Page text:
There are days in my life that I’d be willing to live over and over without changing a moment- May 18 was one of those. I woke up in Shwan and Yvonne’s place in Coquitlam to a fantastic breakfast, was chauffeured to Douglas College with a detour on the way to see the beautiful Maillardville and then I ran into my old friend Jeff on his way to the event. “The Event” as it’s been called for 2 months, was planned by Kurdish House, mainly Shwan Chawshin, with ferocity. He invited MPs, put out flyers, advertised on Kurdtv, emailed, facebooked, telephoned…Shwan filled that auditorium.
What a thrill for me to read to a Kurdish audience! I felt my life had come full circle. After all these years, I was embraced again by a Kurdish community. Eighteen years ago I promised a group of Kurdish refugees that I would tell their story to the world and here I was reading from it to a group of Kurds, many of whom were refugees.
I’ve been haunted by the refugees I met in North Kurdistan in March 1996. I’ve wondered, tearfully, many times what happened to them, if any survived…I remember especially the barefoot boy who fell in the cold mud and his poor mother who didn’t have water to wash him or heat to warm him.
I read that part of the book to the Vancouver community. When I finished, a number of people came to talk.
“I lived in one of those tents for 4 years.”
“My father was killed, my brothers died in jail…I am the only one left.”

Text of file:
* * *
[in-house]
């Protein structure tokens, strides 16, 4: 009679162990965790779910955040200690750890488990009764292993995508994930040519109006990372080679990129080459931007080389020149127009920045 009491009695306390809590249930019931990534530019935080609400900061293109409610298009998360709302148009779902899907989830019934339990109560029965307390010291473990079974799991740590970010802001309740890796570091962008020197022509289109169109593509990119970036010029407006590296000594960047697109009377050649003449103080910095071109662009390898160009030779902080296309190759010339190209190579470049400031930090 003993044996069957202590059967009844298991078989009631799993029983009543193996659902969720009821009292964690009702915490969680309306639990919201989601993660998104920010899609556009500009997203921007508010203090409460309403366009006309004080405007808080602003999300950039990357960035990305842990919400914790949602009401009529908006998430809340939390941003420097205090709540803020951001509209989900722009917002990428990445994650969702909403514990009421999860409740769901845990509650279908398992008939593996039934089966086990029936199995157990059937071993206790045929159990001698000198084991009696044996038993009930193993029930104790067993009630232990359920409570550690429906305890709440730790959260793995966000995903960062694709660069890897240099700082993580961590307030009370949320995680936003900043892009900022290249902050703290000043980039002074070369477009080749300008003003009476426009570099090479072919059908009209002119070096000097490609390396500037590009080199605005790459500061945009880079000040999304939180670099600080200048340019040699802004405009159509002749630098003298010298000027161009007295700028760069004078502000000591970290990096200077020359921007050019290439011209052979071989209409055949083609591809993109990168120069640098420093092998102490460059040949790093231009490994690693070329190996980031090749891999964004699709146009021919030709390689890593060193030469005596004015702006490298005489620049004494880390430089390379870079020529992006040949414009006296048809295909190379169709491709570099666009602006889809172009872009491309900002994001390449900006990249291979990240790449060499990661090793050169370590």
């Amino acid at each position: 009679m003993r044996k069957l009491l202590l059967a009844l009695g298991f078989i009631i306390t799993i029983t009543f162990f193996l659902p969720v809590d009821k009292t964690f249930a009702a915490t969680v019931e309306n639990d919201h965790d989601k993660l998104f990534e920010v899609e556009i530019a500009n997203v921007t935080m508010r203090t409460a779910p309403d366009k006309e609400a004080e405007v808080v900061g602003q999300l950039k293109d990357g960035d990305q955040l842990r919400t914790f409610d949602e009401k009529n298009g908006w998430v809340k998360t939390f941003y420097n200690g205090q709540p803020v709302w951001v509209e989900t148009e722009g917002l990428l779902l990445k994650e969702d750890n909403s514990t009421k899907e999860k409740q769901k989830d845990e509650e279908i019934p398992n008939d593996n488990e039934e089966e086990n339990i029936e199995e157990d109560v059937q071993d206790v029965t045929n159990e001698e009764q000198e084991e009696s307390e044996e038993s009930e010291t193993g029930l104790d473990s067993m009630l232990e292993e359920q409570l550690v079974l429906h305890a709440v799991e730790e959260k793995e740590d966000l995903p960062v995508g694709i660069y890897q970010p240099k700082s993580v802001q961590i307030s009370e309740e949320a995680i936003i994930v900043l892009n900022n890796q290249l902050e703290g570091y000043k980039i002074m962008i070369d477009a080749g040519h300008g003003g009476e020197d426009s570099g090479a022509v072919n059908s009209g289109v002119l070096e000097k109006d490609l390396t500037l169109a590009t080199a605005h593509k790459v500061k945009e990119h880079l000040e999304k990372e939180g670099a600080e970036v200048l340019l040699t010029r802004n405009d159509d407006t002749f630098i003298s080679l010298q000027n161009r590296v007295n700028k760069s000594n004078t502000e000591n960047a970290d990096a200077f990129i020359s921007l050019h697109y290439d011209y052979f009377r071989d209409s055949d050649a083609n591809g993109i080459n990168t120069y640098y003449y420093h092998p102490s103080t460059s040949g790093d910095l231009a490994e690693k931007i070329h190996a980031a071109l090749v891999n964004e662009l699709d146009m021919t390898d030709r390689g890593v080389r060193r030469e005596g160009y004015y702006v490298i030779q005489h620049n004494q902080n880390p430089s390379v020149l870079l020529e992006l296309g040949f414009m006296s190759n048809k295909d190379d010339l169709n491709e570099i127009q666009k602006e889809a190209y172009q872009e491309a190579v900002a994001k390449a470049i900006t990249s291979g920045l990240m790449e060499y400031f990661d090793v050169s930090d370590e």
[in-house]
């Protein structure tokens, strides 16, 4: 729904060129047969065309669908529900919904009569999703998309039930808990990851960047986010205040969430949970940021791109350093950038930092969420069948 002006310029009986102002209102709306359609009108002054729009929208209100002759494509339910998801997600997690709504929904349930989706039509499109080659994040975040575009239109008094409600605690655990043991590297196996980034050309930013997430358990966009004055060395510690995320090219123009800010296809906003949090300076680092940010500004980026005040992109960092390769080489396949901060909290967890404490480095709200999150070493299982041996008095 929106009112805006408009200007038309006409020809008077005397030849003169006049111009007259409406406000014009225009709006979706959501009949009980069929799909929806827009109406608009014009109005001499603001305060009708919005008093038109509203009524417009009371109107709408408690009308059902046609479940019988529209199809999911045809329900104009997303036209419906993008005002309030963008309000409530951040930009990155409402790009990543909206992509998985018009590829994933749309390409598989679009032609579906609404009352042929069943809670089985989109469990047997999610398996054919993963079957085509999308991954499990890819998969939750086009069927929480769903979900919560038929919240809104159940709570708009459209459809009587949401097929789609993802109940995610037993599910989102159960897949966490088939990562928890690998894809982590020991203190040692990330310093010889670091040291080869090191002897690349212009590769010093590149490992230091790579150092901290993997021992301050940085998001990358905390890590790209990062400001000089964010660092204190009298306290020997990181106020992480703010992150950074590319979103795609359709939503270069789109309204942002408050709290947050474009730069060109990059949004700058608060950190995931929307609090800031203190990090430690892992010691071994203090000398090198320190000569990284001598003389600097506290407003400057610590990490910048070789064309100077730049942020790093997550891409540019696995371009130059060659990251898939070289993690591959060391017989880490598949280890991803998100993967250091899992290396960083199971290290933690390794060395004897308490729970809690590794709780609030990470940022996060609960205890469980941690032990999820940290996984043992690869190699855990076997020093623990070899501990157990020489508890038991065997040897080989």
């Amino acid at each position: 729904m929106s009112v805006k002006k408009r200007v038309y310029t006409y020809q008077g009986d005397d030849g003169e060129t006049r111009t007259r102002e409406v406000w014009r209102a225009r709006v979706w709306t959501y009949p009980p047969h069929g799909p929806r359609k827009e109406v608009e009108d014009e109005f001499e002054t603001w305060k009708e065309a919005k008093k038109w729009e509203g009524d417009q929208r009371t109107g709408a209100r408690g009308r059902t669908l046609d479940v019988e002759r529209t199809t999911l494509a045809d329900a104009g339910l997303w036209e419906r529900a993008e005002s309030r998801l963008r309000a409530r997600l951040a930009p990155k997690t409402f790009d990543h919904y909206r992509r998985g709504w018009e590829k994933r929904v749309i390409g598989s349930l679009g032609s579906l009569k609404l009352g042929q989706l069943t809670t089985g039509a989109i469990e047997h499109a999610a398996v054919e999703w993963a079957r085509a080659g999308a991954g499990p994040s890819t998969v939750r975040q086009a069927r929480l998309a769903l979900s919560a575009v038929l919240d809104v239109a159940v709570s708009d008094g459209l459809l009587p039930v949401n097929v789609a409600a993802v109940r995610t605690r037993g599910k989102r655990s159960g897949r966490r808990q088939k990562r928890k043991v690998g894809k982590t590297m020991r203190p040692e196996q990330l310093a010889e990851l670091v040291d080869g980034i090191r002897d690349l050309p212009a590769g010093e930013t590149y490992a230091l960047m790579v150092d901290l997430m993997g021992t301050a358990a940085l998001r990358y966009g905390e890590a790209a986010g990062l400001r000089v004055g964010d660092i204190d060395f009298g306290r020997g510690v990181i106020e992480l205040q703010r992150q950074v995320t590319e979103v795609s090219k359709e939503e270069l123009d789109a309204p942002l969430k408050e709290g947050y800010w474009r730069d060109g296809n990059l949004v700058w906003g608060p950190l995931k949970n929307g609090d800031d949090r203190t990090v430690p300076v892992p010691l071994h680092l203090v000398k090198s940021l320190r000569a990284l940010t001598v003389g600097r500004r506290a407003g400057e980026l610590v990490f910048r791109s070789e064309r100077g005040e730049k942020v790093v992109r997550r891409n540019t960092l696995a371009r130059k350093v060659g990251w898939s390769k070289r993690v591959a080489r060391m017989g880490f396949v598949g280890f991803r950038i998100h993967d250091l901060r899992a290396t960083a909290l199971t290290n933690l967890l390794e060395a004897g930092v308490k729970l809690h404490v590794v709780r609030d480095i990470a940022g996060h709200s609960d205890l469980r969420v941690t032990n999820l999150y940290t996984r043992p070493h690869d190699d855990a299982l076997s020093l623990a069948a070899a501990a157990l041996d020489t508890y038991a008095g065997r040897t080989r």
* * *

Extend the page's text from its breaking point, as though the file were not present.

“I was Peshmerga, 8 years.”
They are miserable words, but to me, to see so many people who had survived, who had made it to Canada…well for me, it was an affirmation of life. I hadn’t been able to imagine how ANYone could survive the desolate situation I witnessed.
I also read about the wedding- a foreigner finding her way through 3 days of rituals and celebrations- and the audience laughed out loud at her efforts and observations.
A few people told me they had both laughed and cried in the 30-minute reading. What a joy for a writer to see the impact her words have made! And I was reminded again of the emotional openness and honesty of this community- men who can come up to me with tears in their eyes and say what they are thinking or remembering. I have said it before: The Kurds are stunningly courageous people in so many ways.
I remember sometimes resenting that my evenings, weekends, holidays were spent in isolation, indoors, working on a manuscript. I didn’t know if it would ever be read by anyone but me. I wondered sometimes if I was wasting years of my life. Other times, there was nothing more important than keeping my promise, nothing more beautiful than the polished words that I touched and touched and touched again. I did dare to dream it would be appreciated…and this past weekend that dream came true.
Ava Homa read from her fascinating collection of short stories Echoes from the Other Land, Avan Ali read poetry in Kurdish and the host Nassir gave a stirring speech. We ended the afternoon with singing by Nadia- a Kurdish singer. After the strain of travelling and the tension of speaking, that music was a release. Nadia’s voice roused the joy in us all and as we clapped along I watched for who would dance first. It was a group of men at the back. They formed a chain and snapped the handkerchief. I attached myself to the chain and danced with pure exaltation.
With all of my heart- thank you Shwan and Yvonne, Ava and Shaima, Aras and Sewar, Taban (who gave me flowers before I even read and who had never met me before), Jeff and all of the beautiful people who shared their Sunday with me.
Thank you to Kurdish House for the plane ticket and the roof over my head!